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  • Print publication year: 2010
  • Online publication date: July 2011

7 - Classifying developmental theories as physical chemistry



Every species of scientist seems to have particular preoccupations displayed by all members of the species and quite unknown to anybody else. For physical chemists, one of these is: ‘Are we talking about kinetics or equilibrium?’ Part of the difficulty here is that the word ‘equilibrium’ is used in a number of different senses by different kinds of scientist. Physical chemists use it in a rather strict sense, to mean ‘thermodynamic equilibrium’. This is a state of a system in which no macroscopic observables are changing with time, and there are no flows of energy or material through the system. In terms of biological systems, this means definitely dead; and such terms as ‘equilibrium evolution’ therefore tend to make physical chemists shudder.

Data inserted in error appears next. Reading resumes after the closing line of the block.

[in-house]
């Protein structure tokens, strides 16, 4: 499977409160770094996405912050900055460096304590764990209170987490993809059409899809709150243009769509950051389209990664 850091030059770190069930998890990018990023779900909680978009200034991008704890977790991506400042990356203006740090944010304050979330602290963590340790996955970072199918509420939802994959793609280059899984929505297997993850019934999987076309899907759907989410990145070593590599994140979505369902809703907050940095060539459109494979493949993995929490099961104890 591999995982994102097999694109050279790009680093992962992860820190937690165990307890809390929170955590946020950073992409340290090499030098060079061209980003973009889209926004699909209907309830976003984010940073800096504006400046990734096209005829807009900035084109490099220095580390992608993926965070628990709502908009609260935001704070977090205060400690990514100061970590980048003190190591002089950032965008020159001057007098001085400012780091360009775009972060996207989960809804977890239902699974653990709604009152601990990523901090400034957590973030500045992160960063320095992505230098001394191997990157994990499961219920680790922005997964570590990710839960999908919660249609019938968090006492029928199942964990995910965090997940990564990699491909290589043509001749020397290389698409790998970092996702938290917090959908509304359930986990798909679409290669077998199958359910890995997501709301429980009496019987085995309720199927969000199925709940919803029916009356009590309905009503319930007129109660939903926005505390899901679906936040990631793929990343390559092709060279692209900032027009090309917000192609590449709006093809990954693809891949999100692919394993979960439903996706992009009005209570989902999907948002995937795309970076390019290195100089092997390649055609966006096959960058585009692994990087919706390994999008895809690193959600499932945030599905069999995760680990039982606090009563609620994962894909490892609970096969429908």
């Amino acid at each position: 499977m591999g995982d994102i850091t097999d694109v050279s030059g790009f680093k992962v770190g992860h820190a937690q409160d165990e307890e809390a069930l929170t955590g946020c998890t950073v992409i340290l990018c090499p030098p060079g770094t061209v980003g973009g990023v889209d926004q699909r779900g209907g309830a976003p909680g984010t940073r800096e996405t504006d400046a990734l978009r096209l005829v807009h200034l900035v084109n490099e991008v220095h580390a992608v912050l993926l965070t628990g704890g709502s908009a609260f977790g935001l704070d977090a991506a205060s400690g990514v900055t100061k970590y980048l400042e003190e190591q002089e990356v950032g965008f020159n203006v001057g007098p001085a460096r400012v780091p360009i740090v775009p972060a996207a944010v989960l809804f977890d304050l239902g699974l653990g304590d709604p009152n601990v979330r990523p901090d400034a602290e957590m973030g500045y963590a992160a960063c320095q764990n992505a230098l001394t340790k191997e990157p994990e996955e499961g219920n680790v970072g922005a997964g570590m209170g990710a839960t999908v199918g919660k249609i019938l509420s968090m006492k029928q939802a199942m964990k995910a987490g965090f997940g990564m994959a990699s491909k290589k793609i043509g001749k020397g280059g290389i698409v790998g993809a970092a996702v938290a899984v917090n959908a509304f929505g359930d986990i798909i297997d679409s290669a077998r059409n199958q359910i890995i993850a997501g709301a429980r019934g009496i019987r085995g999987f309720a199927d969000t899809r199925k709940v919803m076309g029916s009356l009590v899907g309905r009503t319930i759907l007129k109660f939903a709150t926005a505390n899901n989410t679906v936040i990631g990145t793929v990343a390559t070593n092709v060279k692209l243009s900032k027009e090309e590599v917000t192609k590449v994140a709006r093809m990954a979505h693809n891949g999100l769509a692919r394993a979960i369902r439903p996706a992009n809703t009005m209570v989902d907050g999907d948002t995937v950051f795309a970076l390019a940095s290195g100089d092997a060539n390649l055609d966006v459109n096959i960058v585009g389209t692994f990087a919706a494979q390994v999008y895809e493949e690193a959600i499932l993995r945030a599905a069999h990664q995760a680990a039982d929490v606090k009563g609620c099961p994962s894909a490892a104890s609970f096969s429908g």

Chemical reactions in a closed system, i.e. one to which no changes are being made by adding or removing material across its boundaries, proceed until equilibrium is reached. At that point nothing further happens. If, however, reactants are continuously being added and products removed, it is possible for the contents of the reaction vessel to reach time-independent concentrations and spatial distributions, the constancies of which are entirely dependent on continuous supplies and removals. These are known as ‘out-of-equilibrium steady-states’, and any pattern that one believes to be in the dynamically generated and dynamically maintained category is thereby counted among them. When we talk about it, we are discussing kinetics, not equilibrium.

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